Fresh Delicious Peaches

— Written By and last updated by
en Español

El inglés es el idioma de control de esta página. En la medida en que haya algún conflicto entre la traducción al inglés y la traducción, el inglés prevalece.

Al hacer clic en el enlace de traducción se activa un servicio de traducción gratuito para convertir la página al español. Al igual que con cualquier traducción por Internet, la conversión no es sensible al contexto y puede que no traduzca el texto en su significado original. NC State Extension no garantiza la exactitud del texto traducido. Por favor, tenga en cuenta que algunas aplicaciones y/o servicios pueden no funcionar como se espera cuando se traducen.

English is the controlling language of this page. To the extent there is any conflict between the English text and the translation, English controls.

Clicking on the translation link activates a free translation service to convert the page to Spanish. As with any Internet translation, the conversion is not context-sensitive and may not translate the text to its original meaning. NC State Extension does not guarantee the accuracy of the translated text. Please note that some applications and/or services may not function as expected when translated.

Collapse ▲

No doubt those of us who love peaches enjoyed nearby Montgomery County’s North Carolina Peach Festival. Every year on the third Saturday in July we can head over to Candor, NC for peach ice cream, arts and crafts, parades, live music, and fun for the kids. Historically, North Carolina peaches have been produced mostly in the Sandhills region of Montgomery, Moore, Richmond, and Anson counties. Currently, the Sandhills have the largest concentration of peaches, but acreage here has declined significantly during the past 20 years (but is still substantial). Peaches now are planted over much of the state, mostly in small orchards of less than 25 acres, from the coastal plain to the lower mountains, as farmers diversify their farming and marketing.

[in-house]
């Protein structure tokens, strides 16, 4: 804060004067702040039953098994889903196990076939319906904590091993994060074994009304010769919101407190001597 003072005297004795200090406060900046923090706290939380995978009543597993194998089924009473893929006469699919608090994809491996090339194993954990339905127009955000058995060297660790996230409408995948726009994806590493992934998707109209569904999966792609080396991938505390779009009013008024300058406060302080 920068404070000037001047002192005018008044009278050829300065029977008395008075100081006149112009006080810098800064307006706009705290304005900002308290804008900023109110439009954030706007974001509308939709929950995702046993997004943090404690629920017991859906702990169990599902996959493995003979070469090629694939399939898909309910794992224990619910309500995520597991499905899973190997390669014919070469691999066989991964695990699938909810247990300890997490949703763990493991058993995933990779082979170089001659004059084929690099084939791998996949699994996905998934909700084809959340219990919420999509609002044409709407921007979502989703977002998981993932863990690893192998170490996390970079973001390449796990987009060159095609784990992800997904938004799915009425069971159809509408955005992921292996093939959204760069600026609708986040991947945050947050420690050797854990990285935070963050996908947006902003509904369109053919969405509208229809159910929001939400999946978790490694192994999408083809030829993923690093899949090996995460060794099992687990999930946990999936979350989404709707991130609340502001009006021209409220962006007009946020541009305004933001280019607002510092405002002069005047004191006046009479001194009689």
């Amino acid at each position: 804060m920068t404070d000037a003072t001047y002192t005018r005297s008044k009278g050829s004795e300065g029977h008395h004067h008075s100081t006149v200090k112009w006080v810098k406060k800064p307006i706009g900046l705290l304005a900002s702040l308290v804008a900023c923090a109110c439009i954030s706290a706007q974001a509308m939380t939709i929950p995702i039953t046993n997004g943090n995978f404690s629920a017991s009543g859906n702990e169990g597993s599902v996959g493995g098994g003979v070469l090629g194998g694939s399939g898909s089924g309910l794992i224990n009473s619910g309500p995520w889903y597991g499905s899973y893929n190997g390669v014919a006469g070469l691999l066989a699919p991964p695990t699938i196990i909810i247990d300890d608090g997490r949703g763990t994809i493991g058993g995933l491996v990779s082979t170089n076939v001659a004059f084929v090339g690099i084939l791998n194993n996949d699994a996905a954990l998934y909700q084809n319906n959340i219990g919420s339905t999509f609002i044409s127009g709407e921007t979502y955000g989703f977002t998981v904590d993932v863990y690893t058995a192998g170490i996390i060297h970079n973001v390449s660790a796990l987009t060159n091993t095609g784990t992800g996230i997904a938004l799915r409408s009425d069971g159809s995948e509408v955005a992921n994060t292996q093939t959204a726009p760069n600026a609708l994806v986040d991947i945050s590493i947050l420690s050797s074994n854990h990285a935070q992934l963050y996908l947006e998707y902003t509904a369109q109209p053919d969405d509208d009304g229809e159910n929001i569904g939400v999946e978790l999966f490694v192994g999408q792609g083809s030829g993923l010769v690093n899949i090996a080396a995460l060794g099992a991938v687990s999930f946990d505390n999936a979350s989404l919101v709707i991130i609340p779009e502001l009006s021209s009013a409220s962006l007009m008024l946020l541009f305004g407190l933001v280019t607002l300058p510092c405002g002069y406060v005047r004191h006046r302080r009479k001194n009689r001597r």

Fresh, juicy peaches from our home gardens can be a real treat too. But as with all good things, there is work involved. Before planting a peach, or any other fruit tree, understand that growing them requires regular maintenance, including pest and disease management, pruning and fruit thinning. A little knowledge goes a long way in making our efforts meaningful.

Peach fruit can be cling or freestone. In clingstone types, the pit does not easily separate from the flesh when the peach is cut in half (i.e., it “clings”). In freestone types, the pit is easily removed. Freestone types are used for fresh consumption and home canning, with clingstone types mostly used in commercial processing. Peaches are also classified by the color of the flesh: white or yellow. In America, yellow-fleshed peaches are most common while white-fleshed cultivars are favored in Asia. Many white-fleshed cultivars have words such as ‘snow’ or ‘arctic’ in the name indicating flesh color.

In the Sandhills, peaches are grown on sandy to sandy loam soils. In the upper Piedmont, they may be planted in well-drained clays. Preferred planting sites are those that have good airflow, don’t experience frost pockets or other spring frost/ freeze conditions.

Finally, consider ripening time. There are early, mid and late season types, with some of the latest ripening varieties available through late September. Remember that all kinds of critters love juicy peaches too, not just us so pest management is an ongoing challenge.

Minda Daughtry is the Horticulture Agent for North Carolina Cooperative Extension in Lee County.